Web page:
Colombo, February 21 (newsin.asia): The lush green Vihara Mahadevi Park in the Sri Lankan capital was a beehive of activity on Thursday. Over 250 boys and girls, all school children in their spotless white uniforms, were squatting on the sprawling lawns, crouched over thick white sheets of paper with a tray of paints in one hand and a brush in the other, giving impromptu pictorial expressions to their love for the mother tongue.
The occasion was an observance of the International Mother Language Day organized by the Bangladesh High Commission in Sri Lanka with the assistance of the Sri Lankan Ministry of Official Languages.
The idea behind the observance was to draw attention to the importance of preserving and fostering the mother tongue in the face of challenges to indigenous languages arising from politically dominant forces, globalization and migration.
Watching the kids’ creative exercise, which showed the amazing variety of ways in which the mother tongue is conceived by children, were top personalities from Sri Lanka and abroad.
Among those present were parliament Speaker Karu Jayasuriya, Governor of the Western Province Asad Sally, Chairman of the Elections Commission Mahinda Deshapriya, Power Minister Ravi Karunanayake, Official Languages Minister Mano Ganeshan and no less than 17 foreign envoys.
While the kids and the guests were being entertained, a group of students from a Tamil medium school in Colombo went on stage at their own initiative and sang a song in Sinhalese to everyone’s surprise and delight. The kids had spontaneously built a bridge across the linguistic divide in Sri Lanka.
This was the third in the series of International Mother Language Day celebrations organized by the Bangladesh High Commissioner, Riaz Hamidullah.
“Each edition was woven around a particular theme. The first one was on Language for Peace and Prosperity; the second was on Language and Unity; and the third was on Celebrating Languages,” the envoy said.
Stressing that recognizing language rights is key to ethnic reconciliation, Hamidullah said that his next plan is to hold Mother Language Day celebrations in Jaffna and Vavuniya in North Sri Lanka with the cooperation of the government of Sri Lanka and the envoys of various countries.
Importance of Preserving Languages
Speaking on the occasion, Sri Lankan parliament Speaker Karu Jayasuriya said that the mother language is a manifestation of the identity of organized human societies across the planet. Nevertheless, due to the globalization processes, many of these languages are increasingly under threat, or often disappearing altogether, he lamented.
“When languages decline, so does the world’s rich tapestry of cultural diversity. Traditional knowledge, unique modes of thinking and expression, which are valuable resources for human existence, are also lost,” Jayasuriya pointed out.
At least 43% of the estimated 6000 languages spoken in the world are reportedly endangered. Only a few hundred languages have genuinely been given a place in education systems and the public domain, and less than a hundred are used in the digital world, he said.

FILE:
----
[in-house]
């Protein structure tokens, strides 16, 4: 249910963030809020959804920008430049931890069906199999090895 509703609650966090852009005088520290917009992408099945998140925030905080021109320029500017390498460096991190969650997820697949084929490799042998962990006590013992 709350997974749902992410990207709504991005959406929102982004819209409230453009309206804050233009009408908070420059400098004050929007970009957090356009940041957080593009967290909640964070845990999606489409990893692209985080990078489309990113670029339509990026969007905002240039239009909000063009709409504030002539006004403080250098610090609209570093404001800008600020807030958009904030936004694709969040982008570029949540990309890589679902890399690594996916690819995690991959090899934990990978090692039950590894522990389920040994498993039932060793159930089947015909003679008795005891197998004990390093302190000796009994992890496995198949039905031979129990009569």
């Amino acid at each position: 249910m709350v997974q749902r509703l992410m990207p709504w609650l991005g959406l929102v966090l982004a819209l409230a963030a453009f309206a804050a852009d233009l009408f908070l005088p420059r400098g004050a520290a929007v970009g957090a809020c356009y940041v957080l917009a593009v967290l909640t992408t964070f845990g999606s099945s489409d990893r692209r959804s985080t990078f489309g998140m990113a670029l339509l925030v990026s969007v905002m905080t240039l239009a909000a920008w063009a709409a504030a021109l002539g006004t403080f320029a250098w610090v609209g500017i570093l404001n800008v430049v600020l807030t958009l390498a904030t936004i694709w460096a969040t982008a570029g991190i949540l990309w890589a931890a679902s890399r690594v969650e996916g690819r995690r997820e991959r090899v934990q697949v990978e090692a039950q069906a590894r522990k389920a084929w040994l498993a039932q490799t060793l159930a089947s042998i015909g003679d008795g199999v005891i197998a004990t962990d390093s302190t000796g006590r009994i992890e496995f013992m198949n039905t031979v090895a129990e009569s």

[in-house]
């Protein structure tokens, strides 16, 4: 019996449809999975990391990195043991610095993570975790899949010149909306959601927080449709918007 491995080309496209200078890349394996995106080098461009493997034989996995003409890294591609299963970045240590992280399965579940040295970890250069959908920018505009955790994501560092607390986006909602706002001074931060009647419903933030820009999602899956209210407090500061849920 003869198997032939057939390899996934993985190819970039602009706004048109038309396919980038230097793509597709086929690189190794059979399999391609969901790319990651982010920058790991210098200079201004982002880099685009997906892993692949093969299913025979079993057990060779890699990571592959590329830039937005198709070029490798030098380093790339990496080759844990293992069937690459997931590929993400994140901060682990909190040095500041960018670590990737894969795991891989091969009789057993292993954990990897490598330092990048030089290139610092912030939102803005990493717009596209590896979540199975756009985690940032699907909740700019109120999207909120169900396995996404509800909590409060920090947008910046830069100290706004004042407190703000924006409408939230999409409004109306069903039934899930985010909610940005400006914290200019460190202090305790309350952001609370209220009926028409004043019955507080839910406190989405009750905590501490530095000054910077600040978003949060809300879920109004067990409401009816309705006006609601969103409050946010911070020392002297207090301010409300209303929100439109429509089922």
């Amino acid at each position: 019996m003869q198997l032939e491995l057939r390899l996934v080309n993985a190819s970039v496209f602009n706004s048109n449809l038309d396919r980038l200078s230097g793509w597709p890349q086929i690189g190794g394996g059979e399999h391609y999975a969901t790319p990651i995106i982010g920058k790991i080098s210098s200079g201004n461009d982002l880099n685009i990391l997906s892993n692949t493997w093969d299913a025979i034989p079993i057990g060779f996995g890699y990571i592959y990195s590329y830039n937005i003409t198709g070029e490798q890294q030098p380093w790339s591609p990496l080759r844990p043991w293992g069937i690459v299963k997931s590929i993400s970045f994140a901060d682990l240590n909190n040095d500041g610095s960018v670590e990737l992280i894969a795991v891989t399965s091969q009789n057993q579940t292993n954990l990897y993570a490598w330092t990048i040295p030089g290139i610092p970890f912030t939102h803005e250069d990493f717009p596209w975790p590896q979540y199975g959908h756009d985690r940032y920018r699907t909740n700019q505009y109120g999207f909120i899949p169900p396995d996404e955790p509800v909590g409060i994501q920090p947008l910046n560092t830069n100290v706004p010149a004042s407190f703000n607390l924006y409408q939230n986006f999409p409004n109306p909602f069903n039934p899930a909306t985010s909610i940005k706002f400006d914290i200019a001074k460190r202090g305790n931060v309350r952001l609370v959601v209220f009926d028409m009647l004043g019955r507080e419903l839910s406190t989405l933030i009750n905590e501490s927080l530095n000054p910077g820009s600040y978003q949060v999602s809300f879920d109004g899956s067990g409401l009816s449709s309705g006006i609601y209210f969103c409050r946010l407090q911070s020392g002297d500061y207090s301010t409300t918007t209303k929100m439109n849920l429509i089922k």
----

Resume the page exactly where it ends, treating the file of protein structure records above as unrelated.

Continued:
“Without doubt, languages are the most powerful instruments of preserving and developing our tangible and intangible heritage. All moves to promote the dissemination of mother tongues will serve not only to encourage linguistic diversity and multilingual education but also to develop fuller awareness of linguistic and cultural traditions throughout the world and to inspire solidarity based on understanding, connectivity, tolerance and dialogue,” he added.
But the forces working against the multiplicity of languages are strong and are becoming more and more influential.
“Rapid advancement in communication technology often for convenience and economic reasons to facilitate fast and effective communication across nations can adversely impact mother languages. As a result, mother languages can be marginalized and their dignity can get progressively diminished.”
“In this context, all initiatives to celebrate the value of mother languages are laudable efforts. They provide platforms to promote communal harmony, multiculturalism and reconciliation among communities and societies across the world. Moreover, celebrating and promoting each mother language is an essential tool for upholding the dignity of each human society,” Jayasuriya said.
“In this context, all initiative to celebrate the value of Mother Languages are laudable efforts. They provide platforms to promote communal harmony, multiculturalism and reconciliation among communities and societies across the world. Moreover, celebrating and promoting each Mother Language is an essential tool for upholding the dignity of each human society, the Speaker added.
Origin of International Mother Language Day
The movement for the protection of the mother tongue and its subsequent recognition as the International Mother Language Day owe their origin to the language crisis in East Pakistan soon after Pakistan got independence in 1947 and the commitment of Bangladesh to promote the cause of the mother tongue.
The move by the Urdu speakers of West Pakistan to impose their language as the sole official language of Pakistan ignoring the claim of Bengali spoken by the people of East Pakistan, triggered a struggle in 1952 which ultimately led to the creation of a separate country called Bangladesh in 1971.